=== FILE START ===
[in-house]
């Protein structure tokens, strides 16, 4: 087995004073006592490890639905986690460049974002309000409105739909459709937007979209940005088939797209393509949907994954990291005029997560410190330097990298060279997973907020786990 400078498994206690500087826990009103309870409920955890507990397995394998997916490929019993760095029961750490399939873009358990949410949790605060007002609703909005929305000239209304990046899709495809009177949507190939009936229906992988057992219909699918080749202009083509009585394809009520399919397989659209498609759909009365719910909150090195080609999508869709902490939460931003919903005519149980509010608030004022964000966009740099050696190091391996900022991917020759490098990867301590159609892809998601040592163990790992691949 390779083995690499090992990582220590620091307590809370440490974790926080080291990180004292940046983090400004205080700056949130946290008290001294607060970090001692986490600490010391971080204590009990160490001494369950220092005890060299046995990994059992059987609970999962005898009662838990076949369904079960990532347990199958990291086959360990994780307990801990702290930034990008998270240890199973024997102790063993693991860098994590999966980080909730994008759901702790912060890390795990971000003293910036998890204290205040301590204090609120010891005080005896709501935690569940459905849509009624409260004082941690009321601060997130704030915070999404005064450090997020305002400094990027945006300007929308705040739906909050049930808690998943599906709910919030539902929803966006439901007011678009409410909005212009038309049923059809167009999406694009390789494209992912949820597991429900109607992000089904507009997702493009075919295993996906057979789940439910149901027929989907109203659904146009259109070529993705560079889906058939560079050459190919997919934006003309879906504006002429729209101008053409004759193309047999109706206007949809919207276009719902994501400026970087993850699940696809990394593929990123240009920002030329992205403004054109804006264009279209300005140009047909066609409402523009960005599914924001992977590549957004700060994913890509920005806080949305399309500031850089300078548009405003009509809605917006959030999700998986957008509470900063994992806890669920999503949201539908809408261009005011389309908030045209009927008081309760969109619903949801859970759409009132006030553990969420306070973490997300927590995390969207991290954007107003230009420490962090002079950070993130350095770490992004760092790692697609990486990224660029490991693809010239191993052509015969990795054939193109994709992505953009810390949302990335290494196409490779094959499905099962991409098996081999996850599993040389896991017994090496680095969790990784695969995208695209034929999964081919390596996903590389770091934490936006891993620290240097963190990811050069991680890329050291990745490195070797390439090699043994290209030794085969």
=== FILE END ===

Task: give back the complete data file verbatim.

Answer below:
[in-house]
């Protein structure tokens, strides 16, 4: 087995004073006592490890639905986690460049974002309000409105739909459709937007979209940005088939797209393509949907994954990291005029997560410190330097990298060279997973907020786990 400078498994206690500087826990009103309870409920955890507990397995394998997916490929019993760095029961750490399939873009358990949410949790605060007002609703909005929305000239209304990046899709495809009177949507190939009936229906992988057992219909699918080749202009083509009585394809009520399919397989659209498609759909009365719910909150090195080609999508869709902490939460931003919903005519149980509010608030004022964000966009740099050696190091391996900022991917020759490098990867301590159609892809998601040592163990790992691949 390779083995690499090992990582220590620091307590809370440490974790926080080291990180004292940046983090400004205080700056949130946290008290001294607060970090001692986490600490010391971080204590009990160490001494369950220092005890060299046995990994059992059987609970999962005898009662838990076949369904079960990532347990199958990291086959360990994780307990801990702290930034990008998270240890199973024997102790063993693991860098994590999966980080909730994008759901702790912060890390795990971000003293910036998890204290205040301590204090609120010891005080005896709501935690569940459905849509009624409260004082941690009321601060997130704030915070999404005064450090997020305002400094990027945006300007929308705040739906909050049930808690998943599906709910919030539902929803966006439901007011678009409410909005212009038309049923059809167009999406694009390789494209992912949820597991429900109607992000089904507009997702493009075919295993996906057979789940439910149901027929989907109203659904146009259109070529993705560079889906058939560079050459190919997919934006003309879906504006002429729209101008053409004759193309047999109706206007949809919207276009719902994501400026970087993850699940696809990394593929990123240009920002030329992205403004054109804006264009279209300005140009047909066609409402523009960005599914924001992977590549957004700060994913890509920005806080949305399309500031850089300078548009405003009509809605917006959030999700998986957008509470900063994992806890669920999503949201539908809408261009005011389309908030045209009927008081309760969109619903949801859970759409009132006030553990969420306070973490997300927590995390969207991290954007107003230009420490962090002079950070993130350095770490992004760092790692697609990486990224660029490991693809010239191993052509015969990795054939193109994709992505953009810390949302990335290494196409490779094959499905099962991409098996081999996850599993040389896991017994090496680095969790990784695969995208695209034929999964081919390596996903590389770091934490936006891993620290240097963190990811050069991680890329050291990745490195070797390439090699043994290209030794085969």